Thursday, December 4, 2008

Clustering around new treaty

Representatives from more than half the countries in the world met in Oslo, Norway, yesterday to sign the Convention on Cluster Munitions that, as we've posted, was adopted at an international conference in Dublin, Ireland, in May.
The 1st to sign was the host country, followed by Lebanon and Laos, 2 of the many states whose children, women, and men have been maimed by the aerial bomblets. (photo credit)
Not signing were, among others, China, India, Israel, Pakistan, Russia, and the United States, the last for reasons that this post analyzed.
A surprise signer was Afghanistan. The Associated Press reported that the country "appeared to have been swayed by a teenager who lost his legs to a cluster bomb and lobbied the Afghan delegation to sign the treaty." The signature marks a departure from the policy of the United States, engaged since 2001 in aiding Afghanistan's current government militarily. But it is not the 1st: Afghanistan already is a member state of the International Criminal Court, a treaty regime the Bush Administration repudiated soon after entering office in 2000.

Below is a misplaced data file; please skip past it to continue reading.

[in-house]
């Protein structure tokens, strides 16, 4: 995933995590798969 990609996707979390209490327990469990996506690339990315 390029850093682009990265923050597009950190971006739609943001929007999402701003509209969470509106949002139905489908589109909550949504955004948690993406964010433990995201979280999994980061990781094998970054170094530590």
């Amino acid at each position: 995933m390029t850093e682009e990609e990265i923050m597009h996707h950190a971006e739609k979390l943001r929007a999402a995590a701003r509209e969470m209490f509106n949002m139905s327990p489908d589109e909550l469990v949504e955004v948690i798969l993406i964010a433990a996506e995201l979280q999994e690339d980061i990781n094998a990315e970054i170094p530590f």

Yet to be determined:
► How long will it be before the 30th state deposits its instrument of ratification so that the cluster Munitions treaty may enter into force?
► What will be the policy of the United States with regard to this convention -- not to mention the ICC treaty, the land mines treaty, and a host of others -- once the Obama Administration takes office next month?


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